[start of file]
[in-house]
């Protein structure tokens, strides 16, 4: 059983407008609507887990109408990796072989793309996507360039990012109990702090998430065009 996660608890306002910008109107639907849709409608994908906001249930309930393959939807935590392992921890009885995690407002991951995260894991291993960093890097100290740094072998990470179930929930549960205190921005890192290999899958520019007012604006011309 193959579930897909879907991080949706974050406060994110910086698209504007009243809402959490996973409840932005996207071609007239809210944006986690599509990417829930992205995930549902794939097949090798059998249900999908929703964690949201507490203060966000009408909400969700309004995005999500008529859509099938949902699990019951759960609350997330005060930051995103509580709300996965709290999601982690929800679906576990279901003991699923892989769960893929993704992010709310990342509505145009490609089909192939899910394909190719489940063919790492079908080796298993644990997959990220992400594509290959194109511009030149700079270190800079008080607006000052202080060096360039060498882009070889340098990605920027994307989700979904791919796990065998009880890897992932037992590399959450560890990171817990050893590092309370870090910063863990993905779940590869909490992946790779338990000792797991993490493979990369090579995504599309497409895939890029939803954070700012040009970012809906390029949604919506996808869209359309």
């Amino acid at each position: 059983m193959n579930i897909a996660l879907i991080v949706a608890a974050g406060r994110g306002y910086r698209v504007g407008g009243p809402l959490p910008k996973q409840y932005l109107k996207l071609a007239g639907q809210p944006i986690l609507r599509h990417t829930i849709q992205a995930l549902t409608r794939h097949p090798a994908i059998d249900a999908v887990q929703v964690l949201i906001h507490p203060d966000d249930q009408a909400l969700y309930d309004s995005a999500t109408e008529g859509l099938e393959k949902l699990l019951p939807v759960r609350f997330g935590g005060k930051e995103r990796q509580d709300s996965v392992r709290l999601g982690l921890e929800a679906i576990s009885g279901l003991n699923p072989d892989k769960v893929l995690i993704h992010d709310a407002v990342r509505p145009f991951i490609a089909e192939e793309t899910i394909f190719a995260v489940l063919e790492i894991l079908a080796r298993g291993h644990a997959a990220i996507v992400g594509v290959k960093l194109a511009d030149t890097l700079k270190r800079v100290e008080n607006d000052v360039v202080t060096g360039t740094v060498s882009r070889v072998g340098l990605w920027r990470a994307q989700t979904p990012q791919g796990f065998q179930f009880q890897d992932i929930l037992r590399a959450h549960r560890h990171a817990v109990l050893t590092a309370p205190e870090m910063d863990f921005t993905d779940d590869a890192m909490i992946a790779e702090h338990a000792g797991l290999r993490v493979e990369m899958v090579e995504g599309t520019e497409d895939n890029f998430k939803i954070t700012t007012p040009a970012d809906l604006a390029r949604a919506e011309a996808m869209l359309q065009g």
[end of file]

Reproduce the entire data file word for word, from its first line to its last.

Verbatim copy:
[in-house]
């Protein structure tokens, strides 16, 4: 059983407008609507887990109408990796072989793309996507360039990012109990702090998430065009 996660608890306002910008109107639907849709409608994908906001249930309930393959939807935590392992921890009885995690407002991951995260894991291993960093890097100290740094072998990470179930929930549960205190921005890192290999899958520019007012604006011309 193959579930897909879907991080949706974050406060994110910086698209504007009243809402959490996973409840932005996207071609007239809210944006986690599509990417829930992205995930549902794939097949090798059998249900999908929703964690949201507490203060966000009408909400969700309004995005999500008529859509099938949902699990019951759960609350997330005060930051995103509580709300996965709290999601982690929800679906576990279901003991699923892989769960893929993704992010709310990342509505145009490609089909192939899910394909190719489940063919790492079908080796298993644990997959990220992400594509290959194109511009030149700079270190800079008080607006000052202080060096360039060498882009070889340098990605920027994307989700979904791919796990065998009880890897992932037992590399959450560890990171817990050893590092309370870090910063863990993905779940590869909490992946790779338990000792797991993490493979990369090579995504599309497409895939890029939803954070700012040009970012809906390029949604919506996808869209359309």
């Amino acid at each position: 059983m193959n579930i897909a996660l879907i991080v949706a608890a974050g406060r994110g306002y910086r698209v504007g407008g009243p809402l959490p910008k996973q409840y932005l109107k996207l071609a007239g639907q809210p944006i986690l609507r599509h990417t829930i849709q992205a995930l549902t409608r794939h097949p090798a994908i059998d249900a999908v887990q929703v964690l949201i906001h507490p203060d966000d249930q009408a909400l969700y309930d309004s995005a999500t109408e008529g859509l099938e393959k949902l699990l019951p939807v759960r609350f997330g935590g005060k930051e995103r990796q509580d709300s996965v392992r709290l999601g982690l921890e929800a679906i576990s009885g279901l003991n699923p072989d892989k769960v893929l995690i993704h992010d709310a407002v990342r509505p145009f991951i490609a089909e192939e793309t899910i394909f190719a995260v489940l063919e790492i894991l079908a080796r298993g291993h644990a997959a990220i996507v992400g594509v290959k960093l194109a511009d030149t890097l700079k270190r800079v100290e008080n607006d000052v360039v202080t060096g360039t740094v060498s882009r070889v072998g340098l990605w920027r990470a994307q989700t979904p990012q791919g796990f065998q179930f009880q890897d992932i929930l037992r590399a959450h549960r560890h990171a817990v109990l050893t590092a309370p205190e870090m910063d863990f921005t993905d779940d590869a890192m909490i992946a790779e702090h338990a000792g797991l290999r993490v493979e990369m899958v090579e995504g599309t520019e497409d895939n890029f998430k939803i954070t700012t007012p040009a970012d809906l604006a390029r949604a919506e011309a996808m869209l359309q065009g």